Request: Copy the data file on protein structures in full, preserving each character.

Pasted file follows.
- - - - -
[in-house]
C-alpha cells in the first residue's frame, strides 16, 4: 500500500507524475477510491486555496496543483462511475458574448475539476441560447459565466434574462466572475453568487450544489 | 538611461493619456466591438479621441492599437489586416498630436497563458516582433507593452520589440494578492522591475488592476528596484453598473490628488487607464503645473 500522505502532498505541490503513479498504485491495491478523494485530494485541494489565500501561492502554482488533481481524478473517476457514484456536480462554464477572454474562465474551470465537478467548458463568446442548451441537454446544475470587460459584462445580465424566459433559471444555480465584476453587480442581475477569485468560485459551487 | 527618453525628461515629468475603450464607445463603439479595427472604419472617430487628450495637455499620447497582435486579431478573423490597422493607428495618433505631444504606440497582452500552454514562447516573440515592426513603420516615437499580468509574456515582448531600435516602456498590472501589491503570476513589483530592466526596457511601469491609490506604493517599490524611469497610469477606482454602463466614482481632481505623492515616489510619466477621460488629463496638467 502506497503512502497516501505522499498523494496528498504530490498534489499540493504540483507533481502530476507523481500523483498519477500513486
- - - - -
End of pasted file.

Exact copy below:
[in-house]
C-alpha cells in the first residue's frame, strides 16, 4: 500500500507524475477510491486555496496543483462511475458574448475539476441560447459565466434574462466572475453568487450544489 | 538611461493619456466591438479621441492599437489586416498630436497563458516582433507593452520589440494578492522591475488592476528596484453598473490628488487607464503645473 500522505502532498505541490503513479498504485491495491478523494485530494485541494489565500501561492502554482488533481481524478473517476457514484456536480462554464477572454474562465474551470465537478467548458463568446442548451441537454446544475470587460459584462445580465424566459433559471444555480465584476453587480442581475477569485468560485459551487 | 527618453525628461515629468475603450464607445463603439479595427472604419472617430487628450495637455499620447497582435486579431478573423490597422493607428495618433505631444504606440497582452500552454514562447516573440515592426513603420516615437499580468509574456515582448531600435516602456498590472501589491503570476513589483530592466526596457511601469491609490506604493517599490524611469497610469477606482454602463466614482481632481505623492515616489510619466477621460488629463496638467 502506497503512502497516501505522499498523494496528498504530490498534489499540493504540483507533481502530476507523481500523483498519477500513486